Let this thought, therefore, be represented before your eyes, and let it not pass from your mind, because that if it pass from your mind, it passeth not from Justice.43 Seek mercies from God, that He may pardon the hateful infidelity of your paganism, for ye have forsaken Him who created you upon the face of the earth, and makes His rain to descend and His sun to rise upon you, and ye worship, instead of Him, His works. For the idols and graven images of paganism, and whatsoever of the creation in which ye have confidence and which ye worship, if there were in them feeling and understanding, for the sake of which ye worship and honour them, it would be right for them, which ye have engraven and established, and have firmly fixed with nails that they be not shaken, to receive your favour. For if the creatures were aware of your honours to them, they would cry, shouting to you, not to worship your fellows, which like yourselves are made and created; because that creatures made should not be worshipped; but that they should worship their Creator, and they should glorify Him who created them. And as His grace covers the wicked here,44 so His justice shall be avenged on the infidels there. For I saw in this city that it abounded greatly in paganism, which is against God. Who is this Nebo,45 an idol made which ye worship, |24 and Bel,46 which ye honour? Behold, there are those among you who adore Bath Nical,47 as the inhabitants of Harran your neighbours, and Taratha,48 as the people of Mabug, and the eagle, as the Arabians, also the sun and the moon,as the rest of the inhabitants of Harran, who are as yourselves. |25 Be ye not led away captive by the rays of the luminaries and the bright star; for every one who worships creatures is cursed before God. For although there are among creatures such as are greater than their companions, yet they are fellow-servants of their companions, as I have said to you. For this is a bitter pain, for which there is not a cure, that things made should worship things made, and creatures should glorify their fellows. For as they are not able to stand by the power of themselves, but by the power of Him who created them, so they are not able to be worshipped with Him, nor to be honoured with Him; for it is a blasphemy against both parties, against the creatures when they are worshipped, and against the Creator, when the creatures, who are strangers to the nature of His existence, are made partakers with Him. For all the prophecy of the Prophets, and the preaching of us who are after the Prophets, is this, that creatures should not be worshipped with the Creator, and that men should not bind themselves to the yoke of corrupt paganism. It is not because of the creatures being seen, I say, that they should not be worshipped; but everything which is made is a creature, whether visible or invisible. This is a horrible wickedness, to place the glorious name of divinity upon it. For not creatures, as you, we proclaim and worship; but the Lord of creatures. The earthquake, which made them tremble at the Cross, testifies that everything which is made depends on and exists by the power of its Maker, who was before worlds and creatures, whose nature is incomprehensible, in that His nature is invisible, and, with His Father, is sanctified in the heights above, for that He is Lord and God from eternity. This is our doctrine in every country and in every region. And so |26 have we been commanded to preach to those who hear us, not violently, but by the teaching of the truth and by the power of God. And the miracles which were done in His name, testify concerning our faith, that it is true and to be believed. Be obedient, therefore, to my words, and receive that which I have said, and am saying before you; and that I may not require your death, behold, I warn you to be very cautious. Receive my words fitly, and do not neglect. Draw nigh to me ye my distant ones from Christ, and be near to Christ. And in the place Of erroneous sacrifices and oblations, offer now to Him the sacrifices of thanksgiving.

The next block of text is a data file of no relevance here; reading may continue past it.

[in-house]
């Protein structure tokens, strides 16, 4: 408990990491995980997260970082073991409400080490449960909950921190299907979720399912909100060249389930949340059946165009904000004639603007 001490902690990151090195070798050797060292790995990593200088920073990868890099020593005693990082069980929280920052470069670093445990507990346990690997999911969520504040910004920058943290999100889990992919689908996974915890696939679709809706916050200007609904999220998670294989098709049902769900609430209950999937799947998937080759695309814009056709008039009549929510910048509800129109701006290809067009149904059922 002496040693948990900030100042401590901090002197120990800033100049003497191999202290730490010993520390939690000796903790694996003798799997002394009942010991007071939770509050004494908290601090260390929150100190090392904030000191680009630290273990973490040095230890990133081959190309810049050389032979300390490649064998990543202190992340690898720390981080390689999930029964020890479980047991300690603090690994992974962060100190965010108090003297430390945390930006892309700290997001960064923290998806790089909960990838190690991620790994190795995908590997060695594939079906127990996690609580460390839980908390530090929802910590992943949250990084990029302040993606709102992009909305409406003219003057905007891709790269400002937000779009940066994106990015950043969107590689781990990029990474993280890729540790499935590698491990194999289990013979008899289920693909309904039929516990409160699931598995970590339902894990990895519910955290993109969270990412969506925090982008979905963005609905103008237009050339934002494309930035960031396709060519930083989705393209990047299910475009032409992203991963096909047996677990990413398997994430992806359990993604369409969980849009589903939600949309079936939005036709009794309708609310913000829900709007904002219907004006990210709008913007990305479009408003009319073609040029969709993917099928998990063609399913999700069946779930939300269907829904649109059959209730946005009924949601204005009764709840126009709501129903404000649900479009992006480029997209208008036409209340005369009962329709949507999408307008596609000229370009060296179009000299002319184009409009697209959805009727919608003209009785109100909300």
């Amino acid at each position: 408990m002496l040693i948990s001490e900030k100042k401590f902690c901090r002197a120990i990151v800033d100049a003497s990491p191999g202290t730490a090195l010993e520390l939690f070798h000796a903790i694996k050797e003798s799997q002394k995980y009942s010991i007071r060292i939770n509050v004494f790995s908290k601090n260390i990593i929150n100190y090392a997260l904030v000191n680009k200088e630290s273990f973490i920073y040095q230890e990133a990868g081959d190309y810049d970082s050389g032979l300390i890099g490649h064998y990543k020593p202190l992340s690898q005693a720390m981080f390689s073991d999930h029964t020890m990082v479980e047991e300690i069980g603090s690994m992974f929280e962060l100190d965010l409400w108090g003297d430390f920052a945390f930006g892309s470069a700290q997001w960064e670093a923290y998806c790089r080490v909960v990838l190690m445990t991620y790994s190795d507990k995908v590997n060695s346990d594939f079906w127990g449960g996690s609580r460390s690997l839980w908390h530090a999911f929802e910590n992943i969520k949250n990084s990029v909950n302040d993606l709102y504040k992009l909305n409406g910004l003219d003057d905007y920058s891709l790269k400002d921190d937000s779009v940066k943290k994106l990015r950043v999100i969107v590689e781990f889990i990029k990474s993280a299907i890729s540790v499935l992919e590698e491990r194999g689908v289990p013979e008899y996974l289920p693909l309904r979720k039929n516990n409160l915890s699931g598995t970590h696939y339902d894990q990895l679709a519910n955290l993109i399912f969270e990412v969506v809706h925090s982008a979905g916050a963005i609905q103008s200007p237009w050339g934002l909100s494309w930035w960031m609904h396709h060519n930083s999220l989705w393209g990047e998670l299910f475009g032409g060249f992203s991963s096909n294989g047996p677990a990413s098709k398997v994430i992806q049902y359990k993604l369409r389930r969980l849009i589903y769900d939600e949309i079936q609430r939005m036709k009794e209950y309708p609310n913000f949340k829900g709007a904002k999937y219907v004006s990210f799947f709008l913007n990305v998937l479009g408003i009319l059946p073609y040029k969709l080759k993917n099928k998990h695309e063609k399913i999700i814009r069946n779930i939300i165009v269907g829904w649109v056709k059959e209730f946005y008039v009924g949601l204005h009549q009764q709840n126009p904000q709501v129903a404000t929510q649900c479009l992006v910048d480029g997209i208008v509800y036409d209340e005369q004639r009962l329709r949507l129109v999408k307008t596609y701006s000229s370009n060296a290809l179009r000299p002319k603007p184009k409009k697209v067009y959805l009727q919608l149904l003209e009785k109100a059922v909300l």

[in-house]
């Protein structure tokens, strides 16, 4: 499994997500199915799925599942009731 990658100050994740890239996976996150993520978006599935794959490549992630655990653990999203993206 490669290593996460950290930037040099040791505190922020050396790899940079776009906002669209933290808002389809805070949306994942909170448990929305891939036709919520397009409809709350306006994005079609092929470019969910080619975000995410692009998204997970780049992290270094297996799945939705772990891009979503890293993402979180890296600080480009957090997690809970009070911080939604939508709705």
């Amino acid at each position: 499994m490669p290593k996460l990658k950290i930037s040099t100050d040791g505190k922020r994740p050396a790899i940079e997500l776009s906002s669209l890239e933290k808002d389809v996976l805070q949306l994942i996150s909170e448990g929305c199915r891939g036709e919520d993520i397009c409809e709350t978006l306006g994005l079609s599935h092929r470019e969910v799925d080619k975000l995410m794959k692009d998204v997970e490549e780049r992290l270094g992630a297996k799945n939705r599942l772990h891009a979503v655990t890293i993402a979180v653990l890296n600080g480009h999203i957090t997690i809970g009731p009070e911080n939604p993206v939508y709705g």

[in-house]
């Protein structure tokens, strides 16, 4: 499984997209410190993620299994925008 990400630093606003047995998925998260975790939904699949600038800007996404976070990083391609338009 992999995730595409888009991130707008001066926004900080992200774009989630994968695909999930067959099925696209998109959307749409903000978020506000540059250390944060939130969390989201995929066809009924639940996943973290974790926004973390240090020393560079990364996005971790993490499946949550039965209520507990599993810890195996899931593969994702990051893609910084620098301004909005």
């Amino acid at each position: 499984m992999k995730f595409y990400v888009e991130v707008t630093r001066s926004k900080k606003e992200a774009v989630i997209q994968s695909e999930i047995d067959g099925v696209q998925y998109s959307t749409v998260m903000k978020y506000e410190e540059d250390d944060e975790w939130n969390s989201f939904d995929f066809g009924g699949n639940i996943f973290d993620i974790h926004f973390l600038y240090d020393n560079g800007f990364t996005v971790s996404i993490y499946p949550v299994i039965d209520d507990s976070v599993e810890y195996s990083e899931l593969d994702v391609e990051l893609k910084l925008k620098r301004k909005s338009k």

What is this great altar which ye have built in the midst of this city? and what are those going and coming offering upon it to demons, and sacrificing on it to devils? But if ye know not the Scriptures, doth not nature itself teach you, by its power of sight, that your idols have eyes and see not? And ye 49 who see with eyes in that ye do not understand, ye are also as they who see not and hear not, and in vain you excite your voices, ineffective to deaf ears. For they are not to be complained of for that which they do not hear, because that by nature they are deaf and dumb. And the blame with which justice is involved is yours, for ye do not wish to understand, even that which ye see. For the thick darkness of error, which is spread over your mind, permits you not to acquire the heavenly light, which is the understanding of knowledge. Flee, therefore, from things made and created, as I have said unto you, that in name only are they called gods, though they are not gods in their nature; and draw near to Him, who in His nature is |27 God from eternity and from everlasting, and is not made as your idols, and also not a creature, and a work of art as the images in which ye make your boast. Because that although He put on this body, He was God with His Father; for the works of creation, which trembled when He was slain, and were terrified by the suffering of His death, they testify that He is He who created the works of creation. For it was not for a man the earth shook, but for Him who established the earth upon the waters; and it was not for a man the sun became dark in the heavens, but for Him who made the great lights. And it was not by a man the righteous and the just were raised to life, but by Him who gave power over death from the beginning. Nor was it by a man the vail of the temple of the Jews was rent from the top to the bottom, but by Him who said to them, 'Behold, your house is left desolate.'50 For, behold, except they who crucified Him knew that He was the Son of God, they would not have proclaimed the desolation of their city, also they would not have brought down woes upon themselves. For even if they wished to neglect this confession, the terrible commotions which were at that time would not have permitted them. Behold also some of the children of the crucifiers have become at this day preachers and evangelists, with the Apostles my companions, in all the land of Palestine and among the Samaritans, and in all the country of the Philistines. The idols of paganism also are despised, and the Cross of Christ is honoured. Peoples and creatures also confess God, who became man. If truly when Jesus our Lord was upon earth ye believed in Him that He is the Son of God, and before that ye had heard the word of |28 His preaching, confessed in Him that He is God; now that He has ascended to His Father, and ye have seen the signs and wonders which are done in His name, and the word of His Gospel ye have heard with your ears; not a man of you should let himself doubt in his mind how the promise of His blessing which He sent to you would have been established with you: "Blessed are ye who have believed in me, although ye have not seen me; and because ye have so believed in me the city in which ye dwell shall be blessed, and the enemy shall not prevail against it for ever."51 Do not, therefore, turn from His faith; for, behold, ye have heard and seen those things which bear witness to His faith, that He is the adorable Son, and is the glorious God, and is the triumphant King, and is the Omnipotent Power; and by His true faith a man is able to acquire the eye of the true mind, and to perceive that every one who worships creatures, the wrath of justice overtakes him.